An ethnographic study of female psychiatric patients was undertaken in East Malaysia. Findings indicate that these service users were subject to a number of sexist and oppressive practices that militate against their freedom of movement on the wards as well as their social interaction in the wider context of the hospital. Stereotypic notions of female sexuality and morality act as forms of moral containment and are interpreted in the hospital context as requiring heavy custodial care by the hospital authorities.
INTRODUCTION: This study aims to examine the validity and reliability of the Malay version of Attitudes toward Lesbians and Gay Men (MVATL/MVATG) among a group of medical students in Malaysia.
METHODS: It is a cross-sectional study of 173 medical students in the Faculty of Medicine, University of Kuala Lumpur, Malaysia. The participants were given the MVATL/MVATG, Index of Attitudes toward Homosexuals (IATH), Homosexuality Attitude Scale (HAS) and the English version of Attitude toward Lesbians and Gay Men. Two weeks later, these students were given the MVATLG again.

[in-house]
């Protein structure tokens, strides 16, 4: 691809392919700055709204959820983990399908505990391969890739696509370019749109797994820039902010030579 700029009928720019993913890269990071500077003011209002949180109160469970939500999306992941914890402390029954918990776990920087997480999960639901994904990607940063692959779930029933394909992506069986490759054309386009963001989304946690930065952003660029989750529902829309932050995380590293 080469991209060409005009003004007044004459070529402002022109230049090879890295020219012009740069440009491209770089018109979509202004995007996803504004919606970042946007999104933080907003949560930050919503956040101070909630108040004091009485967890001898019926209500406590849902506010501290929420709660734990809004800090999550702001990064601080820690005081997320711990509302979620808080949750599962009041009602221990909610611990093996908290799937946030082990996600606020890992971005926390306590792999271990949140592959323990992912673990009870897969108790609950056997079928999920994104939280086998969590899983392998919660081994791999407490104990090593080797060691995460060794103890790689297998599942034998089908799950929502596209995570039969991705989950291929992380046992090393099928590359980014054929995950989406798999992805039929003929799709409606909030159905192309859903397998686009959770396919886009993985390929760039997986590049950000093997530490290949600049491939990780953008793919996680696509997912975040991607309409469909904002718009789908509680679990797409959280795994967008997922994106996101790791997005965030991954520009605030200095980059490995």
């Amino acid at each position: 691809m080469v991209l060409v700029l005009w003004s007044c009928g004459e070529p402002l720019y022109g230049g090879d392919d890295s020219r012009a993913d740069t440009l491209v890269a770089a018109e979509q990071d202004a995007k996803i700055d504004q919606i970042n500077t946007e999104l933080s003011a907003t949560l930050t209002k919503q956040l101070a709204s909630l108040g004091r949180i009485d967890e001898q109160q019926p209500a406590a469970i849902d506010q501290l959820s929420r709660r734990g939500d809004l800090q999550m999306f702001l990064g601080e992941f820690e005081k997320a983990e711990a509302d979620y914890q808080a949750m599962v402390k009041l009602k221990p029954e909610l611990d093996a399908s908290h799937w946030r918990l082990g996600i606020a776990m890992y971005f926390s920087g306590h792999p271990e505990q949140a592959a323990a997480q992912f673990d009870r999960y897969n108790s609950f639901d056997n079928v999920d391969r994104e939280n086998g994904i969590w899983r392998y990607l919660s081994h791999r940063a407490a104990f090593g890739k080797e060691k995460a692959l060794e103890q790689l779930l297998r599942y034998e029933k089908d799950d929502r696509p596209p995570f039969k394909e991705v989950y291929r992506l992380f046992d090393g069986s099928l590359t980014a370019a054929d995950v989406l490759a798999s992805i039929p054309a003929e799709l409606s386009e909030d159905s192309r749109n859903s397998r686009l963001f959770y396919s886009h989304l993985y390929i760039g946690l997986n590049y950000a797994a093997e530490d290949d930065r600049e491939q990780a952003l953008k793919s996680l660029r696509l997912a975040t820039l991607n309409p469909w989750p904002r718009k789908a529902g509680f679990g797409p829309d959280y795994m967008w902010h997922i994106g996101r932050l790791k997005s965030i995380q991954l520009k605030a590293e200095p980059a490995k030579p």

RESULTS: Significant correlation was found between the individual scores of MVATL and MVATG with IATH and HAS in the results. The scale was able to differentiate Muslim and Non-Muslim subjects. The internal consistency (Cronbach's alpha) of both the MVATL and MVATG were good, at 0.76 and 0.82, respectively. The parallel form reliability (Pearson's correlation) of MVATL was 0.0.73 and 0.74 for MVATG. The test-retest reliability of MVATL/MVATG was good (Intraclass correlation coefficient, ICC = 0.67 for MVATL and 0.60 for MVATG).
DISCUSSION: The MVATLG demonstrated good psychometric properties in measuring attitudes toward homosexuality among a group of medical students in Malaysia and it could be used as a simple instrument on young educated Malaysian adults.
KEYWORDS: Malaysia; attitude; gay men; homosexuality; lesbians; validation